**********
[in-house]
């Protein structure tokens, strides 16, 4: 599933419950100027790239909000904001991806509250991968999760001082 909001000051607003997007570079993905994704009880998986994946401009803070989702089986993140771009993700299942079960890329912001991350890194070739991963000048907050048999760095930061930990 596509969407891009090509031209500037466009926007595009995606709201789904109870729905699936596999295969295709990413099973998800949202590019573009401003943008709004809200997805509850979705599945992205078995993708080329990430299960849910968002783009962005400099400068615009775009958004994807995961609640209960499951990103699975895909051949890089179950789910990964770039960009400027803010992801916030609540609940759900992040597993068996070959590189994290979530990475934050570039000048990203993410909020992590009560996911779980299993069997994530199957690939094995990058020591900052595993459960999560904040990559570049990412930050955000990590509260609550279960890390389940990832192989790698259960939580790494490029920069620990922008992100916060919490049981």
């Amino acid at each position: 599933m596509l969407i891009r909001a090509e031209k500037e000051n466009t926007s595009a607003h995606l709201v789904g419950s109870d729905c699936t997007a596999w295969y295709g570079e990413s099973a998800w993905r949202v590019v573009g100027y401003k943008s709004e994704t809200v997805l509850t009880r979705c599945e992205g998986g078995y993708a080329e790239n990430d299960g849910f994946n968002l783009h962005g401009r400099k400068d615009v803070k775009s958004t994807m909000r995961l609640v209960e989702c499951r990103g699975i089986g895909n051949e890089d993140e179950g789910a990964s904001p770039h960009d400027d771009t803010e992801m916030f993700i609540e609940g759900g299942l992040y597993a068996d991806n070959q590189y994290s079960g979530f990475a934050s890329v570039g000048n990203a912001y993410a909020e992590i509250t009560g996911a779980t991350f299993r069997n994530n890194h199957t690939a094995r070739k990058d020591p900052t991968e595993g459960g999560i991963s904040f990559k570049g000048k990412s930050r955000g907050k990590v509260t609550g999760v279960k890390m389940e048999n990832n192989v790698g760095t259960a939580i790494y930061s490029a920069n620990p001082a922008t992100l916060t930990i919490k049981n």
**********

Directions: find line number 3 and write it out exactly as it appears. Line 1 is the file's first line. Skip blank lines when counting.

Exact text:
């Amino acid at each position: 599933m596509l969407i891009r909001a090509e031209k500037e000051n466009t926007s595009a607003h995606l709201v789904g419950s109870d729905c699936t997007a596999w295969y295709g570079e990413s099973a998800w993905r949202v590019v573009g100027y401003k943008s709004e994704t809200v997805l509850t009880r979705c599945e992205g998986g078995y993708a080329e790239n990430d299960g849910f994946n968002l783009h962005g401009r400099k400068d615009v803070k775009s958004t994807m909000r995961l609640v209960e989702c499951r990103g699975i089986g895909n051949e890089d993140e179950g789910a990964s904001p770039h960009d400027d771009t803010e992801m916030f993700i609540e609940g759900g299942l992040y597993a068996d991806n070959q590189y994290s079960g979530f990475a934050s890329v570039g000048n990203a912001y993410a909020e992590i509250t009560g996911a779980t991350f299993r069997n994530n890194h199957t690939a094995r070739k990058d020591p900052t991968e595993g459960g999560i991963s904040f990559k570049g000048k990412s930050r955000g907050k990590v509260t609550g999760v279960k890390m389940e048999n990832n192989v790698g760095t259960a939580i790494y930061s490029a920069n620990p001082a922008t992100l916060t930990i919490k049981n």